We made a case for the folkier side of Evan Dando way back in 2008; Dando’s path from Boston grunge to stripped down singer-songwriter perfectly parallels my own shift in sensibility as I approached middle age, so we’re especially fond of his work in any form. Rather than representing the artist at his heroin-folk best, or, contrariwise, with the fuzzy electrified underground tones of his beloved Lemonheads, these two Gram Parsons covers show a versatile middle ground, with gritty overtones of Americana and California Country Rock that befit the songs’ genre origins. (As a bonus triple-dip, Dando’s 1998 bootleg recording of Parsons’ Streets of Baltimore is quite good, too, if more raw and tender than the two presented here.)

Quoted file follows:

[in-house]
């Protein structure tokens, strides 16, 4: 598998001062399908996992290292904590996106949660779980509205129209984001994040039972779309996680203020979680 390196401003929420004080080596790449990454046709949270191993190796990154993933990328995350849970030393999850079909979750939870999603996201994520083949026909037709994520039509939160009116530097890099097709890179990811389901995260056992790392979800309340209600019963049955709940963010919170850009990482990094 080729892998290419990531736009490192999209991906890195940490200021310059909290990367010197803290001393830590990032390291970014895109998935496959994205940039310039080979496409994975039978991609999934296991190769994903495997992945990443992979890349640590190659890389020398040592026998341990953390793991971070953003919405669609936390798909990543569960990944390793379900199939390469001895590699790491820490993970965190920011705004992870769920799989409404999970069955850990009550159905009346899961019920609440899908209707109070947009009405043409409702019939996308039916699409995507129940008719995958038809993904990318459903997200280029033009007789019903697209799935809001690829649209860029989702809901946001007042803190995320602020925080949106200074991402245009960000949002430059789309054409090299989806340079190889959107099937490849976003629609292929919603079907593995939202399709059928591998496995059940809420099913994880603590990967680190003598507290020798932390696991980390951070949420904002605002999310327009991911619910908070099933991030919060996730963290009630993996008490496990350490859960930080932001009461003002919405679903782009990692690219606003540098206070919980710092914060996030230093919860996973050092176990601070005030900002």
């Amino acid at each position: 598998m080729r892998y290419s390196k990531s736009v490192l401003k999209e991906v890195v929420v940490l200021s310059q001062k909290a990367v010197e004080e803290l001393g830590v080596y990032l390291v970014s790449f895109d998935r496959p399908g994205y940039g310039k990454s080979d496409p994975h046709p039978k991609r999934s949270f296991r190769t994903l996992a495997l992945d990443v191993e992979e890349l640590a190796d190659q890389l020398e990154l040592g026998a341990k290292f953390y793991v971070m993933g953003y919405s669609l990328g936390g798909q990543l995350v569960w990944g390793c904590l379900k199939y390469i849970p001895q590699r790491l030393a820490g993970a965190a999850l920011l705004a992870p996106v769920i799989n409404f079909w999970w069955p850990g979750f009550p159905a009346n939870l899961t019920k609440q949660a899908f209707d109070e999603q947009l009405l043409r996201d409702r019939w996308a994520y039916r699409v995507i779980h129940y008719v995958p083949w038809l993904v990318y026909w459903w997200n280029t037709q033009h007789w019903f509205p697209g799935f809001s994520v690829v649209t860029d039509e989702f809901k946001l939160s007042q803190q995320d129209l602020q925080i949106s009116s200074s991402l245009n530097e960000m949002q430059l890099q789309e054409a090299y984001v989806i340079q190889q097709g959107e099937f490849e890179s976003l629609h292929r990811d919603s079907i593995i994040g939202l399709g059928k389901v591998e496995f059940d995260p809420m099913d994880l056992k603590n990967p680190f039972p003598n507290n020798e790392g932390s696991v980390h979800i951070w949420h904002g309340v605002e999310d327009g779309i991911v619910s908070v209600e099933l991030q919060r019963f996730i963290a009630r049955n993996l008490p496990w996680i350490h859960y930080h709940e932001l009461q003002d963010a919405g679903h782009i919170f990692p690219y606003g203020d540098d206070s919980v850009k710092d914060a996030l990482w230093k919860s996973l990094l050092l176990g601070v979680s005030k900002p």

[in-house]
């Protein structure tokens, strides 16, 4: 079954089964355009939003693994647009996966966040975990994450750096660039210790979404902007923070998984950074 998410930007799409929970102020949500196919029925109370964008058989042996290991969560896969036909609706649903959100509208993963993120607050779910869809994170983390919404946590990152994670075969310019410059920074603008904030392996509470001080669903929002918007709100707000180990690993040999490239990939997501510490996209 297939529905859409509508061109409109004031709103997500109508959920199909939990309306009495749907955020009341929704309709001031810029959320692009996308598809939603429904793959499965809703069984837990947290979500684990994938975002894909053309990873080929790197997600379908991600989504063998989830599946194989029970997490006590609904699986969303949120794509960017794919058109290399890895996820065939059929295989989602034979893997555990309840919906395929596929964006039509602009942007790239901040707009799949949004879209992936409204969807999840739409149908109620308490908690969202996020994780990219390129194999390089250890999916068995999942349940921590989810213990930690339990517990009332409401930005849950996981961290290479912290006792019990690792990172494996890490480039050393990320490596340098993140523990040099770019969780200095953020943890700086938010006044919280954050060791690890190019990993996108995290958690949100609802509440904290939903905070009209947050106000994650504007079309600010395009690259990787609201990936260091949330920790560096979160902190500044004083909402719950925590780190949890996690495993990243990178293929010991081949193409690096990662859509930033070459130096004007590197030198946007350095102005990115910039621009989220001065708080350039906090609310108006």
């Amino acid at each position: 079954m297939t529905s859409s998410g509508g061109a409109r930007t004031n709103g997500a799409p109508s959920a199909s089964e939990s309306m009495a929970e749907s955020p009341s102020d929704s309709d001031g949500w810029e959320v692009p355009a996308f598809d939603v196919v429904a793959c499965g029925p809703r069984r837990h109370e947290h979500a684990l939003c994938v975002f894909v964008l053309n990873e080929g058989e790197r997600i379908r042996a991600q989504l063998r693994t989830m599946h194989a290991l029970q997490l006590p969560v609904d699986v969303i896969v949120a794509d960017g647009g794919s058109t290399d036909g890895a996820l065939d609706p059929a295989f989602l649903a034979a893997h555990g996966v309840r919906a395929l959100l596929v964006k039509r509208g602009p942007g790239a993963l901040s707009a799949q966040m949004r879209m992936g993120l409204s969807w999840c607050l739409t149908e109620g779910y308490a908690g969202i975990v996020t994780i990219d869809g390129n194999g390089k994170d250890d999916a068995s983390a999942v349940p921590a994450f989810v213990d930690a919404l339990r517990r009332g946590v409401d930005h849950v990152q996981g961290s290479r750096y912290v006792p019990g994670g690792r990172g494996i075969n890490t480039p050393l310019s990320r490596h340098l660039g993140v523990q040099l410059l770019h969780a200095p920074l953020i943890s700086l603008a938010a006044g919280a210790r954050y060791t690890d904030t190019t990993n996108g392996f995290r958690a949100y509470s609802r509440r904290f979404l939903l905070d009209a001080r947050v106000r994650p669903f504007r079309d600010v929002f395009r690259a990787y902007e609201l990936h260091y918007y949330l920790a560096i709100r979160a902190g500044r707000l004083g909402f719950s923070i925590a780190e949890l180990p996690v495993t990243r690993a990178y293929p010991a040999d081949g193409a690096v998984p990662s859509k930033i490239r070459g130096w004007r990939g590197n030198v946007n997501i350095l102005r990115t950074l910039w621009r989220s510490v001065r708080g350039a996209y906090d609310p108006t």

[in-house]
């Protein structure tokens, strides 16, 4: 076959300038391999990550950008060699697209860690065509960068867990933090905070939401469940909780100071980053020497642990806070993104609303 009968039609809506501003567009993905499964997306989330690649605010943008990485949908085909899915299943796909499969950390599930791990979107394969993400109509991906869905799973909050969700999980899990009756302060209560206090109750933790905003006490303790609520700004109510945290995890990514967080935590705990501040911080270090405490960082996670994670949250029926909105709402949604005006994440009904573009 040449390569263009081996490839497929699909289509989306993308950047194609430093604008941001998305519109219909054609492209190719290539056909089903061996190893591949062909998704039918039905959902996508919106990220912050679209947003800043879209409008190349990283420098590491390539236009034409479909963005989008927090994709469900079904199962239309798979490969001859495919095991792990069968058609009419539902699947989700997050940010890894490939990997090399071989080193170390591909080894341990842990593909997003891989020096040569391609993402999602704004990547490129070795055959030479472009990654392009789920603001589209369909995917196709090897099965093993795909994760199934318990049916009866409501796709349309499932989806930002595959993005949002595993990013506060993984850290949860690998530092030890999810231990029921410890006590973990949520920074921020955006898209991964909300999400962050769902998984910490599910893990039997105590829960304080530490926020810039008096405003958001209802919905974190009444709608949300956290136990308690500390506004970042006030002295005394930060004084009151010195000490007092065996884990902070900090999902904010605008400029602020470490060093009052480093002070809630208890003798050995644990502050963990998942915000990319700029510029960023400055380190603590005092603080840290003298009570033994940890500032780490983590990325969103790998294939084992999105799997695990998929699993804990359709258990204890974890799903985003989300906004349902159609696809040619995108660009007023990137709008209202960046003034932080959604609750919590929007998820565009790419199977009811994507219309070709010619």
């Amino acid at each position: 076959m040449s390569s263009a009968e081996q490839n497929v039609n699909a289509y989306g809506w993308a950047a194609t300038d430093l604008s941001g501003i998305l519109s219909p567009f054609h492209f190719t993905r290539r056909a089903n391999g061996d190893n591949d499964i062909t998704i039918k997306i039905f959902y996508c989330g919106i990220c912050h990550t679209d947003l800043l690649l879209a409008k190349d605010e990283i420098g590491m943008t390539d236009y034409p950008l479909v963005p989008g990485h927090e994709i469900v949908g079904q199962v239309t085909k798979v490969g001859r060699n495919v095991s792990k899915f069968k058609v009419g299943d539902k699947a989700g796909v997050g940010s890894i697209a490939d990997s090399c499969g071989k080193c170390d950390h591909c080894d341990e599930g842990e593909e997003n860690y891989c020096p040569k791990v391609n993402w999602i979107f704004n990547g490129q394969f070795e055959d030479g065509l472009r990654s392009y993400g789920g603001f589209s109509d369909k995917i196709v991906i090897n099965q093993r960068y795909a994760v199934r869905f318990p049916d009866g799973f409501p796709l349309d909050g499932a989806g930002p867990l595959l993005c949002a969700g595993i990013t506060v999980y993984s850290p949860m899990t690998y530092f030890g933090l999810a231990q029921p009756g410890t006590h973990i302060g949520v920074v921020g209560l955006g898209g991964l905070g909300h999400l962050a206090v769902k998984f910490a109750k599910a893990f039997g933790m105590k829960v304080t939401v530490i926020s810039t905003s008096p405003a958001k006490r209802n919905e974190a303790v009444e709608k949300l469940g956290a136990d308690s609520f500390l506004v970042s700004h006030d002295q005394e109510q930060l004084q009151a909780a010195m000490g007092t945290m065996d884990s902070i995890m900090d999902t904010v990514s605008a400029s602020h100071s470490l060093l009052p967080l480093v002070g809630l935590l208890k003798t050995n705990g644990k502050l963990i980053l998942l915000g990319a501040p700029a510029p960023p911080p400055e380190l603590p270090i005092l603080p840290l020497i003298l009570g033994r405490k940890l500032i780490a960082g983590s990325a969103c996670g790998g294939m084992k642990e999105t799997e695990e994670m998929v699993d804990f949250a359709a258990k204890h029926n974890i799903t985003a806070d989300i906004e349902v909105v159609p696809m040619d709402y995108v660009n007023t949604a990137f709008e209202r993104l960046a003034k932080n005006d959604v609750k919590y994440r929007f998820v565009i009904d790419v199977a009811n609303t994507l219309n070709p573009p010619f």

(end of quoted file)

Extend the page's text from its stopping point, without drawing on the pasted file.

I’ve got Aoife O’Donovan on the brain this week, thanks to an upcoming set on Friday, August 1st at the best little folk festival in the American Northeast; I’ve never seen her live in solo mode, but like so many others, I’ve been in love with that gorgeous voice for years. Aoife O’Donovan’s cover of Paul Simon’s Hearts and Bones is a sweet bootleg piano ballad from her school days, originally released on MySpace, but it’s a great early showpiece for her particular talent, with hints of all the power that she would refine and reveal in her decade with Crooked Still; American Tune, from Crooked Still’s 2011 swansong EP Friends of Fall, shows the rich fruits of her journey: nuanced, etherial, and free, with mastery in spades.